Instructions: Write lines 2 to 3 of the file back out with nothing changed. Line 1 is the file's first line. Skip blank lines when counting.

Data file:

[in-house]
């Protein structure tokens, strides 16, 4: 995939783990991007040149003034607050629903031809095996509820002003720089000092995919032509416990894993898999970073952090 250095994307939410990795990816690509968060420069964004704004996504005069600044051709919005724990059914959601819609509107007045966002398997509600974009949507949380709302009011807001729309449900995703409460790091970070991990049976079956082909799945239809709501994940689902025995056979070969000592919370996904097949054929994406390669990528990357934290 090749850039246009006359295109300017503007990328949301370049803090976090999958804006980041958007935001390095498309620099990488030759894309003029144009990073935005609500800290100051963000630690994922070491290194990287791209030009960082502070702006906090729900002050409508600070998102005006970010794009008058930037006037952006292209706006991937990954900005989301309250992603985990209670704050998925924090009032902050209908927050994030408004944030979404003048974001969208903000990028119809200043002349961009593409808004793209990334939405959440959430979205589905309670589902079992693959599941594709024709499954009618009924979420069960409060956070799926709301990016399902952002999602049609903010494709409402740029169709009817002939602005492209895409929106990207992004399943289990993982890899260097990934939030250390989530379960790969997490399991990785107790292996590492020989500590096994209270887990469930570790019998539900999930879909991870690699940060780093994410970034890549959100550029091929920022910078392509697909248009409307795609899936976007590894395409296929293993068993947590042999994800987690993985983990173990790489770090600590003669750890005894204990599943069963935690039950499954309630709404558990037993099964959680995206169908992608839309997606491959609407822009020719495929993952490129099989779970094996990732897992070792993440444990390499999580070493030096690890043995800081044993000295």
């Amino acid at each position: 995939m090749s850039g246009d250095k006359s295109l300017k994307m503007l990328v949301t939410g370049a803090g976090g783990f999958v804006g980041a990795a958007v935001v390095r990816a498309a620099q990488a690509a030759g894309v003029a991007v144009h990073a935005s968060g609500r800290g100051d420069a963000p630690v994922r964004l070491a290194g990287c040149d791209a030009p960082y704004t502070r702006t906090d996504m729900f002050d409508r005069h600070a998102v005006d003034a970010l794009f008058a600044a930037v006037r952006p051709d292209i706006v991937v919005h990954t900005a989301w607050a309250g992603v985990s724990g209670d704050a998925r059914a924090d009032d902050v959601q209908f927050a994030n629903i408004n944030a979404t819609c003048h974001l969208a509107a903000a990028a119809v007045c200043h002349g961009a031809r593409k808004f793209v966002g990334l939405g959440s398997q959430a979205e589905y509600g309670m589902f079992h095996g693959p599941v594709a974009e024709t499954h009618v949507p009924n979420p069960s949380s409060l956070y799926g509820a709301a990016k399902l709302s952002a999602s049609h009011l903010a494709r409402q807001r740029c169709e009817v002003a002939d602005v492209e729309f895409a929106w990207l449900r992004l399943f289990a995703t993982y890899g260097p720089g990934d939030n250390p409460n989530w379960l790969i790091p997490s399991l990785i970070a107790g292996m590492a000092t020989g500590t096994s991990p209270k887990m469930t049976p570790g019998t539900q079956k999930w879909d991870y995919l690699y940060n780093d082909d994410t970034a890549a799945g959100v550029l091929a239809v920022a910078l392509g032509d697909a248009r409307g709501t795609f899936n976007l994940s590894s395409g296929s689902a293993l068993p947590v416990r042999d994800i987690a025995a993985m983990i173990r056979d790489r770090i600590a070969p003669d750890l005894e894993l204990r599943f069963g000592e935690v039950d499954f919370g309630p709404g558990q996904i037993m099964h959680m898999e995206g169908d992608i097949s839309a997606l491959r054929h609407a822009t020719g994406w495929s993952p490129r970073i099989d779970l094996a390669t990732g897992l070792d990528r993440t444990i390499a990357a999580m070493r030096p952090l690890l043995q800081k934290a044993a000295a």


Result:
């Protein structure tokens, strides 16, 4: 995939783990991007040149003034607050629903031809095996509820002003720089000092995919032509416990894993898999970073952090 250095994307939410990795990816690509968060420069964004704004996504005069600044051709919005724990059914959601819609509107007045966002398997509600974009949507949380709302009011807001729309449900995703409460790091970070991990049976079956082909799945239809709501994940689902025995056979070969000592919370996904097949054929994406390669990528990357934290 090749850039246009006359295109300017503007990328949301370049803090976090999958804006980041958007935001390095498309620099990488030759894309003029144009990073935005609500800290100051963000630690994922070491290194990287791209030009960082502070702006906090729900002050409508600070998102005006970010794009008058930037006037952006292209706006991937990954900005989301309250992603985990209670704050998925924090009032902050209908927050994030408004944030979404003048974001969208903000990028119809200043002349961009593409808004793209990334939405959440959430979205589905309670589902079992693959599941594709024709499954009618009924979420069960409060956070799926709301990016399902952002999602049609903010494709409402740029169709009817002939602005492209895409929106990207992004399943289990993982890899260097990934939030250390989530379960790969997490399991990785107790292996590492020989500590096994209270887990469930570790019998539900999930879909991870690699940060780093994410970034890549959100550029091929920022910078392509697909248009409307795609899936976007590894395409296929293993068993947590042999994800987690993985983990173990790489770090600590003669750890005894204990599943069963935690039950499954309630709404558990037993099964959680995206169908992608839309997606491959609407822009020719495929993952490129099989779970094996990732897992070792993440444990390499999580070493030096690890043995800081044993000295």
């Amino acid at each position: 995939m090749s850039g246009d250095k006359s295109l300017k994307m503007l990328v949301t939410g370049a803090g976090g783990f999958v804006g980041a990795a958007v935001v390095r990816a498309a620099q990488a690509a030759g894309v003029a991007v144009h990073a935005s968060g609500r800290g100051d420069a963000p630690v994922r964004l070491a290194g990287c040149d791209a030009p960082y704004t502070r702006t906090d996504m729900f002050d409508r005069h600070a998102v005006d003034a970010l794009f008058a600044a930037v006037r952006p051709d292209i706006v991937v919005h990954t900005a989301w607050a309250g992603v985990s724990g209670d704050a998925r059914a924090d009032d902050v959601q209908f927050a994030n629903i408004n944030a979404t819609c003048h974001l969208a509107a903000a990028a119809v007045c200043h002349g961009a031809r593409k808004f793209v966002g990334l939405g959440s398997q959430a979205e589905y509600g309670m589902f079992h095996g693959p599941v594709a974009e024709t499954h009618v949507p009924n979420p069960s949380s409060l956070y799926g509820a709301a990016k399902l709302s952002a999602s049609h009011l903010a494709r409402q807001r740029c169709e009817v002003a002939d602005v492209e729309f895409a929106w990207l449900r992004l399943f289990a995703t993982y890899g260097p720089g990934d939030n250390p409460n989530w379960l790969i790091p997490s399991l990785i970070a107790g292996m590492a000092t020989g500590t096994s991990p209270k887990m469930t049976p570790g019998t539900q079956k999930w879909d991870y995919l690699y940060n780093d082909d994410t970034a890549a799945g959100v550029l091929a239809v920022a910078l392509g032509d697909a248009r409307g709501t795609f899936n976007l994940s590894s395409g296929s689902a293993l068993p947590v416990r042999d994800i987690a025995a993985m983990i173990r056979d790489r770090i600590a070969p003669d750890l005894e894993l204990r599943f069963g000592e935690v039950d499954f919370g309630p709404g558990q996904i037993m099964h959680m898999e995206g169908d992608i097949s839309a997606l491959r054929h609407a822009t020719g994406w495929s993952p490129r970073i099989d779970l094996a390669t990732g897992l070792d990528r993440t444990i390499a990357a999580m070493r030096p952090l690890l043995q800081k934290a044993a000295a």